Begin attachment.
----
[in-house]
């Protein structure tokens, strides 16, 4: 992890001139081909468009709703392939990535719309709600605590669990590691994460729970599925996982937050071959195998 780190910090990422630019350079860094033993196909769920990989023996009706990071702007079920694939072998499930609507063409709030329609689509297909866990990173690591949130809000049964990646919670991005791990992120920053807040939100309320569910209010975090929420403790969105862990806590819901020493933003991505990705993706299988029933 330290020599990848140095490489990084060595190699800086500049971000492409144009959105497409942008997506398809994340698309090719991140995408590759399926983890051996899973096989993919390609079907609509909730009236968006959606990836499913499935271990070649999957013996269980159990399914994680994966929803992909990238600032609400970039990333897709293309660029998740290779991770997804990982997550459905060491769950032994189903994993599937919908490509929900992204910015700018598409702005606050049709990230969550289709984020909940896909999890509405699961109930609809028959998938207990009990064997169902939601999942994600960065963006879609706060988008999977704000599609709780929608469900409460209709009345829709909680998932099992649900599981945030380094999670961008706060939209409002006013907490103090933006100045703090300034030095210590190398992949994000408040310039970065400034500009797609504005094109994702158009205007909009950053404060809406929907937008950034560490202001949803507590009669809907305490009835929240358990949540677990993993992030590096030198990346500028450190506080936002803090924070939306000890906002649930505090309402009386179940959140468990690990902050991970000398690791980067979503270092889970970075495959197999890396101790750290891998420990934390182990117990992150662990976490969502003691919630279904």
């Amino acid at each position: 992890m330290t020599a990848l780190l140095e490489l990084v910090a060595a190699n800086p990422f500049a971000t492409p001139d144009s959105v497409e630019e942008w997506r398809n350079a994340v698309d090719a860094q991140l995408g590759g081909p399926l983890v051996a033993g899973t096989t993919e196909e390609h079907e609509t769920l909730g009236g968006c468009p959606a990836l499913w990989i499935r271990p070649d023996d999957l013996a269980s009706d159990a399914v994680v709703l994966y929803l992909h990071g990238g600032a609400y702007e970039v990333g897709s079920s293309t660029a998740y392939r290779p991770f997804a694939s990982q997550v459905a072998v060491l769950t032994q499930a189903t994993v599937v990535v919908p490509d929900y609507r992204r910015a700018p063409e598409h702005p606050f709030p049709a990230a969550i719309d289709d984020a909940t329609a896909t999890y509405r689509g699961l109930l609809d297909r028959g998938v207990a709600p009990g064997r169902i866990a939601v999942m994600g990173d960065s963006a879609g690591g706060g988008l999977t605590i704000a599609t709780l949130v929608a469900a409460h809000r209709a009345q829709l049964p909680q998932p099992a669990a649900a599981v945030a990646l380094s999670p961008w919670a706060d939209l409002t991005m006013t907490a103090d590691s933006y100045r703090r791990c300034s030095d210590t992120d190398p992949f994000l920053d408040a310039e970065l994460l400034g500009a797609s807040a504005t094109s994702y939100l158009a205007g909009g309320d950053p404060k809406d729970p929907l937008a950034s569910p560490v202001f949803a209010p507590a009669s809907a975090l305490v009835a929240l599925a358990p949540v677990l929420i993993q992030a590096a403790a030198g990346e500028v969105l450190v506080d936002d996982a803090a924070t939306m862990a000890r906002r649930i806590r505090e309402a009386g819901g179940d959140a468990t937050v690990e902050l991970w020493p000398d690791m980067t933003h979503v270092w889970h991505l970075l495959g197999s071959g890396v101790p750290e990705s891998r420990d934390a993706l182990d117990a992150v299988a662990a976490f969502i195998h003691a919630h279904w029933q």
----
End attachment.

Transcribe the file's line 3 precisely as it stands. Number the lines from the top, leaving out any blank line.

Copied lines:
């Amino acid at each position: 992890m330290t020599a990848l780190l140095e490489l990084v910090a060595a190699n800086p990422f500049a971000t492409p001139d144009s959105v497409e630019e942008w997506r398809n350079a994340v698309d090719a860094q991140l995408g590759g081909p399926l983890v051996a033993g899973t096989t993919e196909e390609h079907e609509t769920l909730g009236g968006c468009p959606a990836l499913w990989i499935r271990p070649d023996d999957l013996a269980s009706d159990a399914v994680v709703l994966y929803l992909h990071g990238g600032a609400y702007e970039v990333g897709s079920s293309t660029a998740y392939r290779p991770f997804a694939s990982q997550v459905a072998v060491l769950t032994q499930a189903t994993v599937v990535v919908p490509d929900y609507r992204r910015a700018p063409e598409h702005p606050f709030p049709a990230a969550i719309d289709d984020a909940t329609a896909t999890y509405r689509g699961l109930l609809d297909r028959g998938v207990a709600p009990g064997r169902i866990a939601v999942m994600g990173d960065s963006a879609g690591g706060g988008l999977t605590i704000a599609t709780l949130v929608a469900a409460h809000r209709a009345q829709l049964p909680q998932p099992a669990a649900a599981v945030a990646l380094s999670p961008w919670a706060d939209l409002t991005m006013t907490a103090d590691s933006y100045r703090r791990c300034s030095d210590t992120d190398p992949f994000l920053d408040a310039e970065l994460l400034g500009a797609s807040a504005t094109s994702y939100l158009a205007g909009g309320d950053p404060k809406d729970p929907l937008a950034s569910p560490v202001f949803a209010p507590a009669s809907a975090l305490v009835a929240l599925a358990p949540v677990l929420i993993q992030a590096a403790a030198g990346e500028v969105l450190v506080d936002d996982a803090a924070t939306m862990a000890r906002r649930i806590r505090e309402a009386g819901g179940d959140a468990t937050v690990e902050l991970w020493p000398d690791m980067t933003h979503v270092w889970h991505l970075l495959g197999s071959g890396v101790p750290e990705s891998r420990d934390a993706l182990d117990a992150v299988a662990a976490f969502i195998h003691a919630h279904w029933q």